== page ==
Every so often, the question of what’s ahead for the world comes up around here and one of the most frequently recurring issues is “What will people do once the internet goes down?”
Although the hopeful answer is Get Local, Get Smart, Get Organized, the more likely answer is that humans will find new and creative ways to waste time.
Not all time wasters are created equal, however. Some of really, really interesting. One of my all-time favorites was an early Macintosh game called “Balance of Power.” Published in 1985 this is a marvelous game if you ever get a chance to play.
If you want a good idea for a book to write, try this one on: A history of humans based on the games they were playing at the time.
The basic theme might be “So, you think this is a joke?” and then a review of the various games that were typical of living conditions of people here and there throughout history. I’d buy one of the first copies…
Monopoly is pretty interesting game since it actually has its roots in economics and the rent / single-tax theories of Henry George (and his believers in Georgism, no relation). That game was first published as “The Landlord Game” in 1924 and gained lots of followers in the US during the Great Depression.
All of which is a longish way of getting around to our first major brain-firing of this the morning: The discovery of a dandy online game which may become a kind of “statement of the times” – in game form – much as Balance of Power defined the dangerous balance of the Cold War or the way Monopoly defined an earlier test run of the PowersThatBe.
This one is called Budget Hero, and although it’s been out for a while as part of American Public Media’s “Engage 08″ series, and honestly, I think I did pretty well in my first turn at budget whacking since the game reported:
Debt’s no match for you: You reduced the debt from 75.5% of GDP to 63.1 percent.
Your kids called to say thank you! You delayed the budget bust pushing it from 2031 to 2034.
You’re a downsizer! You shrank the size of government from 25.9% to 24.5% of GDP.
Mind you, this was my first pass through it.
Given that the economics can actually be penciled out, why all the hijinks in Washington is just beyond me. Math tends to be pretty inflexible stuff.
Still, the point of simulations is that they reach mathematically justified conclusions, unlike the congressional budget process which is, in an odd way, divorced from the reality of math.
Would be kinda cool if a nonpartisan group (Congressional Research Service comes to mind) which would simply attach to any budget bill an updated outcome of the agreed upon financial model.
Of course, that would be too simple. Don’t know if you remember the comments last November of once Reagan budget director David Stockman, but there’s a high correlation between what he’s saying and what we’ve been saying for a couple of years. Serial bubbles and the whole lot.
“This is about cleaning up the mess, the morning after….”
And if it takes something as clear as a budget “game” scorecard being attached to each Bill in Washington so the weasels at the helm can’t say later “Well, I didn’t know that would occur…” the proof will be incontestable.
So not only are we living in a kind of Matrix where 95% of people are hypnotized by the non-real righty-left charade, but off in the back room, The Grunch is writing checks like there’s no tomorrow.
And on our present trajectory, there won’t be. Anyone who has studied Gaming 101 knows that answer.
A Note to the PC Police
A couple of readers sent in notes yesterday accusing me of a racial slur by referring to “a coon’s age” as a time reference.
It was not.
Perhaps I should explain that here in the South, especially the rural environs thereof, raccoons were once thought to have a long life. An old raccoon might have lived 15-years or longer. As research later showed, most raccoons don’t make it past six months of age, due to the coyotes and other hazards here in the Outback. That’s about the last time we had significant rain here in Drought Land.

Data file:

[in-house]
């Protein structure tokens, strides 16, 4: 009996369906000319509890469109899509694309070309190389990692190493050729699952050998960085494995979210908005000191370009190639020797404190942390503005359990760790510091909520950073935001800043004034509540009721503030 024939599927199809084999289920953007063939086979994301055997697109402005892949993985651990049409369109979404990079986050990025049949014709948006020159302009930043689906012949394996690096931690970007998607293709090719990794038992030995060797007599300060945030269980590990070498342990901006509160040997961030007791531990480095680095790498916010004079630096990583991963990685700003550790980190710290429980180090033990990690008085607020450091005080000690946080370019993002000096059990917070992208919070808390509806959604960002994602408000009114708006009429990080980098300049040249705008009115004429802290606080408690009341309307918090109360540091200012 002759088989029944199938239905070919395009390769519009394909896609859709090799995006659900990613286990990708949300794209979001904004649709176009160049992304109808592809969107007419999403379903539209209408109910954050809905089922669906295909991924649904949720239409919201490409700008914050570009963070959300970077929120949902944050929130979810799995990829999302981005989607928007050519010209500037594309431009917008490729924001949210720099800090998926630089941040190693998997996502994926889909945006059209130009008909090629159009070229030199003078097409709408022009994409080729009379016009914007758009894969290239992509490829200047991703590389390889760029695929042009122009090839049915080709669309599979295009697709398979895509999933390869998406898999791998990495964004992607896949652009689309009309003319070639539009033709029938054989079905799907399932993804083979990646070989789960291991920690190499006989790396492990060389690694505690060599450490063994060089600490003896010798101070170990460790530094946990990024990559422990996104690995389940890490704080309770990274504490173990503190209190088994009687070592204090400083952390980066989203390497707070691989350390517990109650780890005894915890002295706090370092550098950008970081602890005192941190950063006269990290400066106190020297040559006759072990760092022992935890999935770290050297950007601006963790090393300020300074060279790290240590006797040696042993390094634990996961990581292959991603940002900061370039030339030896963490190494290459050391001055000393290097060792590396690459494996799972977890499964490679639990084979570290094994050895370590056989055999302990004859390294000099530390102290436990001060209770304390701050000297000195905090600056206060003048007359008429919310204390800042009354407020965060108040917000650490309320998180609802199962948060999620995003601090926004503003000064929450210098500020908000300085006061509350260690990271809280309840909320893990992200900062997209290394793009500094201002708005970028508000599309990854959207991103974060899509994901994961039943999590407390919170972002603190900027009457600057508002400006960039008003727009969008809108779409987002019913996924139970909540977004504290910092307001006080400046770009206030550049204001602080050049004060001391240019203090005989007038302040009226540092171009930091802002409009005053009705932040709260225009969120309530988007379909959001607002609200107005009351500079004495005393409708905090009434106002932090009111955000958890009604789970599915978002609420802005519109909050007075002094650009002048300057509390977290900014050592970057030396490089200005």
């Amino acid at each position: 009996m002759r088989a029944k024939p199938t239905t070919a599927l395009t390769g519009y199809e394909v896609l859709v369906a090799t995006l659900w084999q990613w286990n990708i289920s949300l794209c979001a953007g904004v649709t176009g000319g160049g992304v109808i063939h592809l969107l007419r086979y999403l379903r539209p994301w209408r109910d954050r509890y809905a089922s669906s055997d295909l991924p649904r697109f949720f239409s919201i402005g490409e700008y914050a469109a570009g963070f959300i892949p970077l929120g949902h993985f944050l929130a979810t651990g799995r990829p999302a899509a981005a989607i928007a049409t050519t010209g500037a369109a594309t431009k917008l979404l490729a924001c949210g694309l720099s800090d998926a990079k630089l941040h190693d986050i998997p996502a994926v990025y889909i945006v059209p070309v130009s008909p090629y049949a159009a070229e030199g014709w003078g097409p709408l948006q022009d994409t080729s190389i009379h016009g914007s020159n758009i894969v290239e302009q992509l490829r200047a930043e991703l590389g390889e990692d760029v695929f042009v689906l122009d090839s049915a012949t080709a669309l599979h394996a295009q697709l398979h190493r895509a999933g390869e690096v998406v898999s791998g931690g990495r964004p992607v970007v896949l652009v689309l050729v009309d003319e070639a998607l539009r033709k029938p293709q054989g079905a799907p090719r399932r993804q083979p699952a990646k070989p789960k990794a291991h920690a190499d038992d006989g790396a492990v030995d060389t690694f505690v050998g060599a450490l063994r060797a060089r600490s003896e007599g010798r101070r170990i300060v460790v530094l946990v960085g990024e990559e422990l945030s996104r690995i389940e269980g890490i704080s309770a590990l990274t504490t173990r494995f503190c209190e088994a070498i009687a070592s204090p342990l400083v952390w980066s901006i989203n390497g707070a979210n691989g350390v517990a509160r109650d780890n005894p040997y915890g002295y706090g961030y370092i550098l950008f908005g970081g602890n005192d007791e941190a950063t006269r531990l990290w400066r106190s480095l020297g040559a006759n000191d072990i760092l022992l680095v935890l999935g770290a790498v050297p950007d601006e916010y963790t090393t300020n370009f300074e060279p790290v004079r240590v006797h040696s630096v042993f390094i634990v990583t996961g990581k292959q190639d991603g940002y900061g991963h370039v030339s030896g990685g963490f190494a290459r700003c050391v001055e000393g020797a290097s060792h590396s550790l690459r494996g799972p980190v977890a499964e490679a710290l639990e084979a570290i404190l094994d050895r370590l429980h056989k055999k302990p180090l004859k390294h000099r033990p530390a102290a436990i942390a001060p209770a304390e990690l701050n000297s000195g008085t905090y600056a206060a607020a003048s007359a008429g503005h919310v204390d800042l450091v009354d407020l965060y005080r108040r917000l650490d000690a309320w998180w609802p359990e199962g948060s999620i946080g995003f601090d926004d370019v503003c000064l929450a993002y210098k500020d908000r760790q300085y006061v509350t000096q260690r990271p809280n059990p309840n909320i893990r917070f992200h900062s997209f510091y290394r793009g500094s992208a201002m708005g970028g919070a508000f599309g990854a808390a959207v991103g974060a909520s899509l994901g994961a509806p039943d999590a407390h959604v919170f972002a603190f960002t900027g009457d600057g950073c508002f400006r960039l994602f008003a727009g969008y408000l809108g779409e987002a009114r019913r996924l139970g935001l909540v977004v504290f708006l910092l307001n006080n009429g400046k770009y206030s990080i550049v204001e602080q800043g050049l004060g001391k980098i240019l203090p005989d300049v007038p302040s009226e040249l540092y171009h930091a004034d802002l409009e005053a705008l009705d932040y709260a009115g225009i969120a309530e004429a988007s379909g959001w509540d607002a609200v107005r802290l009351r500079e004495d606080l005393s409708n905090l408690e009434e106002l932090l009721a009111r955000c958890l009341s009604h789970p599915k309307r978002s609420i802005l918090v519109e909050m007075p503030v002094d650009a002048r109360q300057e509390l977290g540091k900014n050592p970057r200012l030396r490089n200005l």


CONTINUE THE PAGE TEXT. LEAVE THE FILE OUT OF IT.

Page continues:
I’ve often believed that a writer should reflect their current circumstances and Saturday I spent some time with a couple of friends in the oil industry. Colloquial speech all over the place. Worse, before the storm came through with our much-needed rain, Zeus and Puscilla were fighting on the screen porch with a juvenile raccoon.
Just as in Clif’s work where speech tells us what’s coming next, so too, the choices of words we each make (and analogies used) will reflect our most recent interactions with the rest of the world.
So, if I lapse into a Southern term here and there, you may properly assume I have been enjoying the company of genuine Southern folk. Similarly, if I fret and stew about financial matters a bit more, it’s because the repair bill on the airplane keeps going up. (Another story…).
Going sailing/boating shifts my language a bit, too, arghhhh.
Anyway, that’s how brains and language work: Recent influences dictate choices of words. And if you think a coon’s age (6-months to whenever) is a racial slur, time to get out of your shell and see the world a bit, bubba. There’s three definitions ahead of #4, and I’m too ADHD to make it past #2.
By the way, having live in three of America’s four corner areas, and in the middle, too, has been incredibly useful in writing dialog for my great American novel project. Maybe that’s why great writers tends to live in many places, or be well-traveled: because depth in language provides better writing.
Typos and proofreading issues aside, of course.
Down At the WuJo: The Bleed-over Future
Since we’re skirting around how “things” work, I suppose you have seen some of the recent work suggesting that humans may actually “run” (as in think and live) on a 4-6 second time delayed basis.
A Stanford site has a good discussion of the “specious present” problem here.
You know how the old-fashioned tape recorder worked? Tape moves across a record head and is then played back by the playback head? Well, the ‘routing’ of temporal perception may be along the same lines.
The key thing, however, is in a tape recorder, the distance between heads and speed of the tape is fixed such that the offset is constant.
Seems it’s relatively so, in humans, but not entirely. So it’s with some interest in the India earthquake this week that I’m now able to go back to our National Dream Center and look up prescient dreams about earthquakes. Here’s one in particular which was posted on March 3 of this year: